An animated timeline marking 175 years of ocean travel has been released by Cunard on its website today to mark its anniversary year.
The line has also introduced a new social media campaign showcasing the type of images that would have been taken over the generations on board its ships if modern technology, like the smartphone ‘selfie’ phenomenon, were around at the time.
The two-and-a-half minute animation takes viewers on a journey through some of the company’s most significant moments in the last 175 years.
The timeline begins in 1840 with Sir Samuel Cunard as Britannia makes its maiden transatlantic voyage to Halifax, Nova Scotia. As this unique journey continues, the viewer is drawn through history, taking in Cunard’s participation in WWI, the first world voyage in 1922 by Laconia, and the glamour and glitz of the 1950s.
Cunard marketing director Angus Struthers said:
“For those unfamiliar with Cunard, it’s difficult to comprehend how much of a role the company has played in shaping the world of ocean travel as we know it today.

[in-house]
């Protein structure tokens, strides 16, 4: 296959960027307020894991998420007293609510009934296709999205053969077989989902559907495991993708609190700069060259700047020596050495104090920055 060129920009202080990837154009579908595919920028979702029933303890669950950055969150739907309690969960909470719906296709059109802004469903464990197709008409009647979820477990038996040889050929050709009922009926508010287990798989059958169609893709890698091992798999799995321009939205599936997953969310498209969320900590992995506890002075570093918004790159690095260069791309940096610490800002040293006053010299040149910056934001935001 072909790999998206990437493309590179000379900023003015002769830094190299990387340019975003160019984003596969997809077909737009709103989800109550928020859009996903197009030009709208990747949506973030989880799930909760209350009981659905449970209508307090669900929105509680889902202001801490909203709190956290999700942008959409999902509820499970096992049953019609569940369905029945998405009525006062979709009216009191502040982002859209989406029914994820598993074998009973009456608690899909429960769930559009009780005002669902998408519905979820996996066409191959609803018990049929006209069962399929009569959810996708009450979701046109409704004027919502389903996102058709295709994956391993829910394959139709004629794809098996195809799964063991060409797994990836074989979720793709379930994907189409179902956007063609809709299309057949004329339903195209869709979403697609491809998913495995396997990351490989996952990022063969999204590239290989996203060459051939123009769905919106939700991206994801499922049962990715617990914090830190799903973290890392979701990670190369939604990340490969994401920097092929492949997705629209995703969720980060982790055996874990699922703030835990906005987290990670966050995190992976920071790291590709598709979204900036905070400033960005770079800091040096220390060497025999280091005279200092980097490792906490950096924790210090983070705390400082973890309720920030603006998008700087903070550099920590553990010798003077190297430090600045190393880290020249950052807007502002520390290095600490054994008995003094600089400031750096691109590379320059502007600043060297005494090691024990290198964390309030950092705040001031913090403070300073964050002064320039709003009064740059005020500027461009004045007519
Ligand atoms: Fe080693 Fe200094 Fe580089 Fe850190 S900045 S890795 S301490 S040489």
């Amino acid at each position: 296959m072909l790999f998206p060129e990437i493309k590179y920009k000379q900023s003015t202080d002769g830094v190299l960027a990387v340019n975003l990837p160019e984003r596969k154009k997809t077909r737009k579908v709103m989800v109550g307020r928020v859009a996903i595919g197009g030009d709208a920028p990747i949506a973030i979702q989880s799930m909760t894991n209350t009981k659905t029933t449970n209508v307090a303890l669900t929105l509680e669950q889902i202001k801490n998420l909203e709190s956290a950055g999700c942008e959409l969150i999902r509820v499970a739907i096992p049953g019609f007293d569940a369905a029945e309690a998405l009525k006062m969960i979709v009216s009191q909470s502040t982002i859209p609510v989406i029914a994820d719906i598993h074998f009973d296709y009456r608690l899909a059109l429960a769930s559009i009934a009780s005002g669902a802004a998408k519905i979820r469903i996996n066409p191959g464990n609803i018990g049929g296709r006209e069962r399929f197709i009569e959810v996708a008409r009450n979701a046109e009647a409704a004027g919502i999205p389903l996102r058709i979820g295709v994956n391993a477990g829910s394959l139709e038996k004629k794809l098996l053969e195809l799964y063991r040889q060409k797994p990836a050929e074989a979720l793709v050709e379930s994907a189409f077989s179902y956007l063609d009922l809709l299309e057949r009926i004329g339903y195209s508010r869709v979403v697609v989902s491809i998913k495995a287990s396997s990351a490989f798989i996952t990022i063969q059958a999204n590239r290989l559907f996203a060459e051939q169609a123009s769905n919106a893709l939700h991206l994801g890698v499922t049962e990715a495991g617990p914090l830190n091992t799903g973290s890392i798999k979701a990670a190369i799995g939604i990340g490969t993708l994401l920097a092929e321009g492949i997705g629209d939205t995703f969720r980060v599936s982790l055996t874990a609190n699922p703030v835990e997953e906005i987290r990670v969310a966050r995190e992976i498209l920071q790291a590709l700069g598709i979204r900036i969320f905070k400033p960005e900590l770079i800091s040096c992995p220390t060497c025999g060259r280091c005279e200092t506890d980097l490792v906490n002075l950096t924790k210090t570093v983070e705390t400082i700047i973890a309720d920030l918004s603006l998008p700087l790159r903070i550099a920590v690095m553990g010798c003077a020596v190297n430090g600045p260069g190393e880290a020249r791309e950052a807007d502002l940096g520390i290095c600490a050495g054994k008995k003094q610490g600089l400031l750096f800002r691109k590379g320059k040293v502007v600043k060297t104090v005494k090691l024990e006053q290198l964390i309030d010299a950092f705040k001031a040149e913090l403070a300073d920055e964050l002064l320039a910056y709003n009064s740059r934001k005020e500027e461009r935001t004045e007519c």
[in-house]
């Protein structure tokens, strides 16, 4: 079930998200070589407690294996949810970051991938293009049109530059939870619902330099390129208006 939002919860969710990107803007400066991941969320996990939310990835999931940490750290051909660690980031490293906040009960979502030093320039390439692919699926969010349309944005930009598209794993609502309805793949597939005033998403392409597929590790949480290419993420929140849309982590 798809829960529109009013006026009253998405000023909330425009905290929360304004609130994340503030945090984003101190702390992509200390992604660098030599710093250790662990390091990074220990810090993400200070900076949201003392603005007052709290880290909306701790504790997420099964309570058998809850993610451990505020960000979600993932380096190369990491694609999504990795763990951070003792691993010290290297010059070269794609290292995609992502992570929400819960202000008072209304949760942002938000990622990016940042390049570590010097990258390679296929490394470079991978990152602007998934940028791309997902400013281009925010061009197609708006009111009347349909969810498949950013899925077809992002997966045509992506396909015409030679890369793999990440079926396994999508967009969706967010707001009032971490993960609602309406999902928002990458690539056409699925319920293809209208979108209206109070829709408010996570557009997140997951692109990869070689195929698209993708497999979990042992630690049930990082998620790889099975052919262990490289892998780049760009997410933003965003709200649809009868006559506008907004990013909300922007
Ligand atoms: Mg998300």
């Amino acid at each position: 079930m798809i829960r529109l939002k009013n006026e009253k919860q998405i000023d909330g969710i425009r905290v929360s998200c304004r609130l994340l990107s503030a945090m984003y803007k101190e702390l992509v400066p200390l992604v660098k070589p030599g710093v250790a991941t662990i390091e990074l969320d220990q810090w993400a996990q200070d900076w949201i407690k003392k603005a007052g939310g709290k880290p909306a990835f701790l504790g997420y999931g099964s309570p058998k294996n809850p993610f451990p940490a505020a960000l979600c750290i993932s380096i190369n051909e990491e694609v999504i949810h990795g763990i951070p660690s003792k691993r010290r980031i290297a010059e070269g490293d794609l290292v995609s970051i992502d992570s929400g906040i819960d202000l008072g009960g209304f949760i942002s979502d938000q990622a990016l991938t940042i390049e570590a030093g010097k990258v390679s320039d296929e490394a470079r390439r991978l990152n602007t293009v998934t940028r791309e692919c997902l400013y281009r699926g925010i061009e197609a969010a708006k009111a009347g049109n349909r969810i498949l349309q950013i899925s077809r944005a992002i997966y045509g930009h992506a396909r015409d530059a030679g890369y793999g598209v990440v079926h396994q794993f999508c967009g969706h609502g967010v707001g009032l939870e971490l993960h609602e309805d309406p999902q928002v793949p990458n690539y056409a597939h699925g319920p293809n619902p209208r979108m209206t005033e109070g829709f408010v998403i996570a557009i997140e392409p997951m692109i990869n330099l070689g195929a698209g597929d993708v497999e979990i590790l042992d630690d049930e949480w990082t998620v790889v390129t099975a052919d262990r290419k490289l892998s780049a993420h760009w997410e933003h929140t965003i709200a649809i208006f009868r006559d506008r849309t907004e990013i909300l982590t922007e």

“This year is our 175th anniversary and we are proud to be able to showcase everything we have achieved in this time.
“We have so much planned for 2015, including events across the globe which we hope as many people as possible will join us for and take their place in our history books too.”
Simon Attwater, group creative director at marketing and technology agency DigitasLBi which worked to help create the animation, said: “As a history geek, the chance to look back at Cunard’s illustrious 175 year history was a dream of a brief.
“Rifling through the annals was a delight and turned up wonderfully individual and quirky facts. We’ve woven them into a two and a half minute story that celebrates what it is that makes Cunard unique.
“Most brands don’t have the luxury of an illustrious story that has literally changed history. Consequently many attempt to make one up.
“However, Cunard is different. After spending considerable time with the Cunard historian, Michael Gallagher we were blown away by the rich heritage of the company.”
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